Originally Posted by Texan_Bill
Easy.... Easy.... Easy John!!
First off, I think Lance's Dad has waaaaaay more credence than your personal analysis. He actually did it for a living at the professional level, for many, many, many years.
While you spend many hours studying film (and I appreciate that), I defer to the professionals (i.e. Lance's Dad).
Originally Posted by The Pencil Neck
Have you met my friend 76? (On the internet, not IRL.) Persistence is his middle and last name. He looks at film, posts what he sees, looks at film, posts what he sees, looks at more film, posts what he sees.
It's an endearing trait once you get used to it but the first couple of times and it's like... wait... what?
He's a good guy, though. Heart's in the right place.
Bill would know that IRL, I'm a very laid back and easy-going person.
But in a discussion, you have to bring everything to the table.
Once I'm convinced by another viewpoint, I gladly concur.
In the meantime, I simply continue to do what I like to do best, which is to watch and learn more about football, a little at a time.
And so I repeat, in one coaching session, Alex Gibbs started by saying that teams would do things differently every year to stay ahead of the game.
He also mentioned that Greg Knapp and other coaches at times don't see things the same way he does.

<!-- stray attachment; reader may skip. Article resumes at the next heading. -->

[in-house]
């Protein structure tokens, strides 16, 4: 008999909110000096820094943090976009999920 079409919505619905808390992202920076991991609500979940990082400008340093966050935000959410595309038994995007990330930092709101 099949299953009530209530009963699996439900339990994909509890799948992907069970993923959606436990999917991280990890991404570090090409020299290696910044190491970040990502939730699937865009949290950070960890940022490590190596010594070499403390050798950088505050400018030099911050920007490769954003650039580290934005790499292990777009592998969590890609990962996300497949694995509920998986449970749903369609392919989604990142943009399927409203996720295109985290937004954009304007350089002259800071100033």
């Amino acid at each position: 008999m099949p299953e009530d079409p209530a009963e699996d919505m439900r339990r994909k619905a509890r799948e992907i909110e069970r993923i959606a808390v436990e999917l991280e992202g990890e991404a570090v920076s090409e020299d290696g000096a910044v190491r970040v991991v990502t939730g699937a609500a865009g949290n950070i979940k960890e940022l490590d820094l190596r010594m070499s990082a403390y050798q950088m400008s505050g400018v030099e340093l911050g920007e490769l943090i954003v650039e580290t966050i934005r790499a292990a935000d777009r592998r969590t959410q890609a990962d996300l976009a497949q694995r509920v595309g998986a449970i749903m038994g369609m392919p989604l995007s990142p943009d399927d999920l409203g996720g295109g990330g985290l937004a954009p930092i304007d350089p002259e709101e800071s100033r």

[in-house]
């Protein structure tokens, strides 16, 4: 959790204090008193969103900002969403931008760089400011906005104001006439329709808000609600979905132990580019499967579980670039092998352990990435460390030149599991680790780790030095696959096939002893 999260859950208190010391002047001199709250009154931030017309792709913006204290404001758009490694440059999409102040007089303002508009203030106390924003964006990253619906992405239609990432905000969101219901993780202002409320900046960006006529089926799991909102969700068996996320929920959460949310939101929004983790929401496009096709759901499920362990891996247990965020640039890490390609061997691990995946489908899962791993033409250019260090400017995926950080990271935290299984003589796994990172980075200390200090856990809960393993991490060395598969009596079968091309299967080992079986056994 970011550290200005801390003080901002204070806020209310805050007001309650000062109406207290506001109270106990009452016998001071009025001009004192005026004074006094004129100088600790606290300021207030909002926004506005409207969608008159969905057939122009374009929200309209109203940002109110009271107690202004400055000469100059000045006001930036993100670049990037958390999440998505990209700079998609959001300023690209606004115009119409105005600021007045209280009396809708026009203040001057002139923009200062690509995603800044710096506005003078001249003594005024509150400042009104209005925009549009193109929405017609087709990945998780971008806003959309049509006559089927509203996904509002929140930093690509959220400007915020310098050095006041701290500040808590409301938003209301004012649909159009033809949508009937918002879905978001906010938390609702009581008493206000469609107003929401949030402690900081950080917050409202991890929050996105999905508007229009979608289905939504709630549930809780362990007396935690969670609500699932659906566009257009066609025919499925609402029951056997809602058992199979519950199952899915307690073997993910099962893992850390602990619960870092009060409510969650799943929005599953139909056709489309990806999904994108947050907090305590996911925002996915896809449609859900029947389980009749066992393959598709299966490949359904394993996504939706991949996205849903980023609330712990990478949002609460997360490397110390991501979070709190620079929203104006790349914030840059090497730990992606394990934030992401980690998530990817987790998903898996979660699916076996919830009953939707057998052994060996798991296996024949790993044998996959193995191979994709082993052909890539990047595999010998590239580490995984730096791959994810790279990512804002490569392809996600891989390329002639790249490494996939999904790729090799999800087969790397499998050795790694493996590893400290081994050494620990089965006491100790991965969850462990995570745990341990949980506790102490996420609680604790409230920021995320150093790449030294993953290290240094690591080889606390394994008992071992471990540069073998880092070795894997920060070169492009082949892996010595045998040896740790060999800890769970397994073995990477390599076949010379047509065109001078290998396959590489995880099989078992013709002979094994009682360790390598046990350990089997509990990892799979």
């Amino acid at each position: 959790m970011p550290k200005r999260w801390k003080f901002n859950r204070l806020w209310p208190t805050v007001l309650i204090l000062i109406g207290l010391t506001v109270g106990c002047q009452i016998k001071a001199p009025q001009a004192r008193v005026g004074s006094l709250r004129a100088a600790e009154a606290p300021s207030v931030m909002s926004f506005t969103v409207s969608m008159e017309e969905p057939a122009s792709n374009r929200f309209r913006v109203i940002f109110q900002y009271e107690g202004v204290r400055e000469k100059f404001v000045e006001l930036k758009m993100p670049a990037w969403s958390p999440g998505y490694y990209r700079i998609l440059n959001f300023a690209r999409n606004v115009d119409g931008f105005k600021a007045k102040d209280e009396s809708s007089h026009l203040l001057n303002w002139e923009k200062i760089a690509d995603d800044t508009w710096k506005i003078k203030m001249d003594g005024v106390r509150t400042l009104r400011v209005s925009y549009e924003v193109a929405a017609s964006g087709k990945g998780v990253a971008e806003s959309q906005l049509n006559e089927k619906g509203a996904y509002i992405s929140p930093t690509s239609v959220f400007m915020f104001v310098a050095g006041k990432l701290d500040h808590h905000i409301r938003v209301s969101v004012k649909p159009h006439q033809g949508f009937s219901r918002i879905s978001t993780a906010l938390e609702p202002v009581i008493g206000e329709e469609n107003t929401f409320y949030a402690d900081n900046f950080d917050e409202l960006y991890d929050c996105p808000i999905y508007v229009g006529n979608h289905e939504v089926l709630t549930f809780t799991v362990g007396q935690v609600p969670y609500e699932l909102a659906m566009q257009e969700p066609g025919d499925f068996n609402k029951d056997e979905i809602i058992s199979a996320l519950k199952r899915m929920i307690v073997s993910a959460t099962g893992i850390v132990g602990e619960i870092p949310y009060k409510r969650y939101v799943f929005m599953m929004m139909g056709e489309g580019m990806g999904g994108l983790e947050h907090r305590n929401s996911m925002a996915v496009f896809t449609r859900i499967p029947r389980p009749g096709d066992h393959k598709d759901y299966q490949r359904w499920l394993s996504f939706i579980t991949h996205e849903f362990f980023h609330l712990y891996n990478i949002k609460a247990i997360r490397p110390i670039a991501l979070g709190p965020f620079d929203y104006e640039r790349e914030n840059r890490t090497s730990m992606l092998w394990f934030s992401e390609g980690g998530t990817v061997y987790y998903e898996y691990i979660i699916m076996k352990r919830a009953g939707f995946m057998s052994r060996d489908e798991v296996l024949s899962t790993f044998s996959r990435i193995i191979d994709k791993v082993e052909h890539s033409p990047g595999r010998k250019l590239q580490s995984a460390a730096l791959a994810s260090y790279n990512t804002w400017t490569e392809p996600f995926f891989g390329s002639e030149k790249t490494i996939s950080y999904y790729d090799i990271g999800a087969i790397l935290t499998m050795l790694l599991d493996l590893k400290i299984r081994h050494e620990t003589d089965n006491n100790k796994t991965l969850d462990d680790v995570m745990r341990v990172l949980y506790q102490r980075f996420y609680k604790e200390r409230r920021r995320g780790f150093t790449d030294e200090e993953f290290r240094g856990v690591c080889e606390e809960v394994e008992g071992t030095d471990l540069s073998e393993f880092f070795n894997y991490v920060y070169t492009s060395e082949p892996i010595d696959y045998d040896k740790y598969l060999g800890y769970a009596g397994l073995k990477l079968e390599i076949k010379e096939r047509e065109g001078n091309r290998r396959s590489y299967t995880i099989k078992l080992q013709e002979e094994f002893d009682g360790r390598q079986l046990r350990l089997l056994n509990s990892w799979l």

That right there tells us that a certain technique or scheme can surely vary from year to year.
I've been watching more tapes, and they show me the same thing.
Before last year, the uncovered tackle took a bucket step that doesn't show up in 2012.
In this third part of one of Gibbs' series, we can see that step pretty clearly whereas in 2012, it was often not there; the uncovered tackle looks to pivot on his outside toes toward his aiming point rather than lifting his outside foot off the ground.
In all the games I've been reviewing, the covered TE always have a part in the combo block with the OT.
In the video mentioned above, you will notice that on one play, Gibbs wasn't too happy with the TE when he left the combo block a bit too early.
There has been no exception in that observation except for the play that Lance brought up, which was the starting point of this discussion.
For those reasons, I simply cannot agree with Lance and Rey's assertion.
Now, while I have never professed that I know more about O-line play than either one of them, I steadfastly maintain the point that there can be no assertion until we know for sure what the heck the players were supposed to do on that play.
(And remember, originally, I also thought that Newton had a poor first step; however, in that same post, I also said that perhaps the Texans were doing something different.)
I know that I'm an open-minded person; but also, like TK said, one can't learn much by being a sheep. It takes questioning and learnings that arise from those questions to further increase one's knowledge. For me, that will always be the case.